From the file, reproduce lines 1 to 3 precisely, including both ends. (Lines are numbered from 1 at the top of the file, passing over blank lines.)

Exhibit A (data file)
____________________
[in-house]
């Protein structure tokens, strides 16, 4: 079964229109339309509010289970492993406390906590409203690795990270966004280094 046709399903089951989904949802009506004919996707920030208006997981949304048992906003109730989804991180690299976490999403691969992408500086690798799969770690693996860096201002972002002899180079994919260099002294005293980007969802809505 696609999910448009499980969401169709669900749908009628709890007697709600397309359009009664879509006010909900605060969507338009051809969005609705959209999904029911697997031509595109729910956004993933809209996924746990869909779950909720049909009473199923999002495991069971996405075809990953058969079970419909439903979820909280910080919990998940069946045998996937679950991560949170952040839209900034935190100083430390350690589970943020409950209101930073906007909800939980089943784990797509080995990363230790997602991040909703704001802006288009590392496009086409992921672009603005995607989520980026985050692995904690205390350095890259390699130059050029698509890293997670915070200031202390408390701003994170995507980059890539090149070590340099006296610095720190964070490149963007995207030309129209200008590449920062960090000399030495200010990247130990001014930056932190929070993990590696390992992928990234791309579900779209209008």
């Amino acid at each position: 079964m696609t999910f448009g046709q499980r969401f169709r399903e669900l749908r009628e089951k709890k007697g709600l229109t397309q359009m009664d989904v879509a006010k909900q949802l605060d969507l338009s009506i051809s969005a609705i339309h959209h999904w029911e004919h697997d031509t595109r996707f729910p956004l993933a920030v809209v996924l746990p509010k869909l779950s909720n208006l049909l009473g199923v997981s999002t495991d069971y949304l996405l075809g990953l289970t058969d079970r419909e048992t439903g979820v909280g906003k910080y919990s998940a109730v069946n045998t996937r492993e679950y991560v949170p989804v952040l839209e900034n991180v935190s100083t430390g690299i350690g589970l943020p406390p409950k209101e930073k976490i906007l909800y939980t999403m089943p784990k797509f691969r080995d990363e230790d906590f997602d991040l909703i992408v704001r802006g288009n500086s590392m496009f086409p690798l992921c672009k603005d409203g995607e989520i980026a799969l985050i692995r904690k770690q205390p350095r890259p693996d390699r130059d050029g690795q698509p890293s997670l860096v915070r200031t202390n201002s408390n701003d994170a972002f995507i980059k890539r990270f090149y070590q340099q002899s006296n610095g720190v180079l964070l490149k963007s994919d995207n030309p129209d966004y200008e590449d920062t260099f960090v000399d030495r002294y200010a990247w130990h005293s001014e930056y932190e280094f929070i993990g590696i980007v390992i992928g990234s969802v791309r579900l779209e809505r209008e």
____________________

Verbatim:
[in-house]
């Protein structure tokens, strides 16, 4: 079964229109339309509010289970492993406390906590409203690795990270966004280094 046709399903089951989904949802009506004919996707920030208006997981949304048992906003109730989804991180690299976490999403691969992408500086690798799969770690693996860096201002972002002899180079994919260099002294005293980007969802809505 696609999910448009499980969401169709669900749908009628709890007697709600397309359009009664879509006010909900605060969507338009051809969005609705959209999904029911697997031509595109729910956004993933809209996924746990869909779950909720049909009473199923999002495991069971996405075809990953058969079970419909439903979820909280910080919990998940069946045998996937679950991560949170952040839209900034935190100083430390350690589970943020409950209101930073906007909800939980089943784990797509080995990363230790997602991040909703704001802006288009590392496009086409992921672009603005995607989520980026985050692995904690205390350095890259390699130059050029698509890293997670915070200031202390408390701003994170995507980059890539090149070590340099006296610095720190964070490149963007995207030309129209200008590449920062960090000399030495200010990247130990001014930056932190929070993990590696390992992928990234791309579900779209209008």
């Amino acid at each position: 079964m696609t999910f448009g046709q499980r969401f169709r399903e669900l749908r009628e089951k709890k007697g709600l229109t397309q359009m009664d989904v879509a006010k909900q949802l605060d969507l338009s009506i051809s969005a609705i339309h959209h999904w029911e004919h697997d031509t595109r996707f729910p956004l993933a920030v809209v996924l746990p509010k869909l779950s909720n208006l049909l009473g199923v997981s999002t495991d069971y949304l996405l075809g990953l289970t058969d079970r419909e048992t439903g979820v909280g906003k910080y919990s998940a109730v069946n045998t996937r492993e679950y991560v949170p989804v952040l839209e900034n991180v935190s100083t430390g690299i350690g589970l943020p406390p409950k209101e930073k976490i906007l909800y939980t999403m089943p784990k797509f691969r080995d990363e230790d906590f997602d991040l909703i992408v704001r802006g288009n500086s590392m496009f086409p690798l992921c672009k603005d409203g995607e989520i980026a799969l985050i692995r904690k770690q205390p350095r890259p693996d390699r130059d050029g690795q698509p890293s997670l860096v915070r200031t202390n201002s408390n701003d994170a972002f995507i980059k890539r990270f090149y070590q340099q002899s006296n610095g720190v180079l964070l490149k963007s994919d995207n030309p129209d966004y200008e590449d920062t260099f960090v000399d030495r002294y200010a990247w130990h005293s001014e930056y932190e280094f929070i993990g590696i980007v390992i992928g990234s969802v791309r579900l779209e809505r209008e």